Regulations. These passed by the European Commission and become law immediately across all member states. So that means each country is immediately bound by it, i.e. it has the same effect as an Act of Parliament.

Directives: These are different to Regulations because they aren’t domestic law immediately. They offer a framework with which each member state must use in order to implement domestic law by a certain date – so as to give effect to the purpose of the Directive. So with these the EC introduce a Directive and each member state could apply it slightly differently when turning it in to law.

So what do we have consumer law related and what is likely to happen to them?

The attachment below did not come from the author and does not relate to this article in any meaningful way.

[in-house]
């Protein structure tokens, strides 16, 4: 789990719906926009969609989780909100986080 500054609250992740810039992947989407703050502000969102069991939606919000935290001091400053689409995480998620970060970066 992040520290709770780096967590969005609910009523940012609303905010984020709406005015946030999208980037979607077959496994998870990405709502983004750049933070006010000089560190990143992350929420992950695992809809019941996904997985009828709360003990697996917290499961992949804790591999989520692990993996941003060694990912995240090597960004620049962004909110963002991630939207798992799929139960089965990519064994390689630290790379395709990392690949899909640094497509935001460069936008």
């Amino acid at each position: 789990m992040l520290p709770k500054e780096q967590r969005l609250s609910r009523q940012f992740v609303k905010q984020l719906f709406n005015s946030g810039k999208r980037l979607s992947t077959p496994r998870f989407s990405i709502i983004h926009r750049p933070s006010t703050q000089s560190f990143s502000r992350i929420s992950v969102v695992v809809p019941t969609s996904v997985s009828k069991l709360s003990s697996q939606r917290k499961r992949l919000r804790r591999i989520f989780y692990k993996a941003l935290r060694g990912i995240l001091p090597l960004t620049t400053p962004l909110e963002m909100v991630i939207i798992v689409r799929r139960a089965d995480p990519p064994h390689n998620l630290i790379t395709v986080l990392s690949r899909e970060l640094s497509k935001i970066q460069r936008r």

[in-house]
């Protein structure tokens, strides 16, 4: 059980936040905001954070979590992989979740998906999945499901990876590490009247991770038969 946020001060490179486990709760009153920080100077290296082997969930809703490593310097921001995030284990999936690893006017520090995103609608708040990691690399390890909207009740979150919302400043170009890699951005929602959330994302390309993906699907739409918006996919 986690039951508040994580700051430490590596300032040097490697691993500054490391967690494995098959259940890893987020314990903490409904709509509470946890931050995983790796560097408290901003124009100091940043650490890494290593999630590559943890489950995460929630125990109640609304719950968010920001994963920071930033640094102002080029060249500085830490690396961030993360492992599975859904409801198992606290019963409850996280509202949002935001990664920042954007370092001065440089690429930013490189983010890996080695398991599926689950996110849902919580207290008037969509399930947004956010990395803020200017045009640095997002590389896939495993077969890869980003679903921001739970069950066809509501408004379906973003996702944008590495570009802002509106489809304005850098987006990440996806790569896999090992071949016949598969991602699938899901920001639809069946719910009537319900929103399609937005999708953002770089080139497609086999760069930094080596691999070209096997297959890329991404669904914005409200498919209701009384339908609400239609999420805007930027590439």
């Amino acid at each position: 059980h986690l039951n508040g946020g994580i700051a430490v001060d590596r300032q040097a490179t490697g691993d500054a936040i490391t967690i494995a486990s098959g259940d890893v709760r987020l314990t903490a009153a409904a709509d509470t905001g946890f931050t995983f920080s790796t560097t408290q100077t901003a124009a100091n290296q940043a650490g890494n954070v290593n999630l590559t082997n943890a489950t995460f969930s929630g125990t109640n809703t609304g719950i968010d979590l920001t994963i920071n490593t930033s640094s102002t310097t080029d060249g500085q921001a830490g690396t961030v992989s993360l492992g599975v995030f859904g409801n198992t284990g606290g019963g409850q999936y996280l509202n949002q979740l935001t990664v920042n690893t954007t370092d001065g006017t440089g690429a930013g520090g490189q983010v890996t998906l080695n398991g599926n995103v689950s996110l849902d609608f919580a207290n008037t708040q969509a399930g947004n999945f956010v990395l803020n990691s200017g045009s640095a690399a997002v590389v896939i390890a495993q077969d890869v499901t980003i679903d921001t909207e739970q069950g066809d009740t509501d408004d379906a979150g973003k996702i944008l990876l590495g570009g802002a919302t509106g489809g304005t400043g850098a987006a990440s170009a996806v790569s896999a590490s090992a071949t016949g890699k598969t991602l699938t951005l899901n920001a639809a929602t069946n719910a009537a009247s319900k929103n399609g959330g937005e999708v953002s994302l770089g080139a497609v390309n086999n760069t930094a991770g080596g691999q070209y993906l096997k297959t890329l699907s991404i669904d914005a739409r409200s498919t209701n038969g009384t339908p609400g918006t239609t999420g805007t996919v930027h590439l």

The Consumer Rights Directive 2013 

The UK implemented the:

  1. Consumer Rights (Payment Surcharges) Regulations 2012,
  2. Consumer Contracts (Information, Cancellation and Additional Charges) Regulations 2013 and
  3. Consumer Protection from Unfair Trading (Amendment) Regulations.

The CRR 2012 limits charges in relation to the payment methods used when buying goods and services. Surcharge must not be more than it costs the business to process that method of payment. The price of a product, whether goods, services or digital content, must be quoted inclusive of any non-optional surcharges.

The CCR 2013 is about ensuring that the consumer is given certain information at the point of sale such as ensuring that there are no hidden charges, understand what goods and services are being provided, receive  the information in a “durable medium”. The Doorstop Selling Regulations 2008 gave you 7 days cooling off period but this was repealed when the CCR 2013 came into force.